The change was noticed after photos were released of the new 737 being prepared for delivery to Ryanair. The European budget airline ordered 135 new 737 Max models, with five being scheduled for delivery this fall, reported The Guardian.

There has been no official comment from either Ryanair or Boeing on the speculations of rebranding, though photographs of the aircraft clearly show the name change. Since the livery is entirely at the discretion of the airline, not the manufacturer, the “737-8200” designation is the work of Ryanair, likely eager to separate itself from associations with the troubled model.

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Currently, Boeing is in the process of upgrading the aircraft’s flight control system, but another potential risk of the 737 Max 8 has been identified by the Federal Aviation Administration (FAA) in the aircraft during simulator tests.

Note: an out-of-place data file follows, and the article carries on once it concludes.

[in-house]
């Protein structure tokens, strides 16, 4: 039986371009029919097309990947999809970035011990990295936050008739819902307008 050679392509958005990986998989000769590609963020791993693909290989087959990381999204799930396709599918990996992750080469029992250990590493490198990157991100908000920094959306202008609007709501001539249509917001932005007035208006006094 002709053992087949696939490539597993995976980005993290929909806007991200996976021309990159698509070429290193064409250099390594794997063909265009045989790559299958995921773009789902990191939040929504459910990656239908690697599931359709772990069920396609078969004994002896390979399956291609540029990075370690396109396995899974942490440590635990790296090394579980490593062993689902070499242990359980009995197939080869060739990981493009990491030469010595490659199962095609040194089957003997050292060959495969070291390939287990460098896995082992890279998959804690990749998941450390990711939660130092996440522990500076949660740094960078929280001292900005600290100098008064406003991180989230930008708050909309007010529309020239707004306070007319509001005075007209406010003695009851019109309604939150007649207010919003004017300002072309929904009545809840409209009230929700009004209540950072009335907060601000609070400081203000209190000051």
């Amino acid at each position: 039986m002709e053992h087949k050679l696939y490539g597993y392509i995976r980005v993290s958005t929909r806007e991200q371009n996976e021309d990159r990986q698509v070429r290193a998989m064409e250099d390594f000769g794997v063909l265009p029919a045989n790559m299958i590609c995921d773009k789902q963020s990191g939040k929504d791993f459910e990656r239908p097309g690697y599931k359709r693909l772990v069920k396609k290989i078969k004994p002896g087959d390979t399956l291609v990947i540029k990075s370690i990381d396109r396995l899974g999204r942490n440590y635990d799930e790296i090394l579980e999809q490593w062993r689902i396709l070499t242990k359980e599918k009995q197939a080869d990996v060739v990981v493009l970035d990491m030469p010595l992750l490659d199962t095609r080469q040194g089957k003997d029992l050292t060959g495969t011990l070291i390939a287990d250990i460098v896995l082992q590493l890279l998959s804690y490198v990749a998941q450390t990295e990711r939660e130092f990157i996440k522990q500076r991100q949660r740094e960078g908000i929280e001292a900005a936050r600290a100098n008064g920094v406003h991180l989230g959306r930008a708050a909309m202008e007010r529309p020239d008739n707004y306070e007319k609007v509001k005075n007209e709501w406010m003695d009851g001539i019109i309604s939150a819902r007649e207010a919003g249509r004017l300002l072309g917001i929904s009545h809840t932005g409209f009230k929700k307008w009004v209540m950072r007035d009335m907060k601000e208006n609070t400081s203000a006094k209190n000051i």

The FAA tweeted on June 26, 2019, “On the most recent issue, the FAA’s process is designed to discover and highlight potential risks.

The FAA recently found a potential risk that Boeing must mitigate.” And although the specifics of the problem are still murky, a source told the BBC,“During simulator testing last week at Boeing,

FAA test pilots discovered an issue that affected their ability to quickly and easily follow the required recovery procedures for runaway stabiliser trim (i.e., to stop stabilisers on the aircraft’s tail moving uncontrollably). The issue was traced to how data is being processed by the flight computer.”

Boeing 737 Max 8s are grounded until the fall, but some say the aircraft is unlikely to fly before 2020.

This aircraft should never be allowed to fly until the landing gear issue is resolved allowing the engines to be put back where they belong and making the aircraft stable.

Ground the 737 Max permanently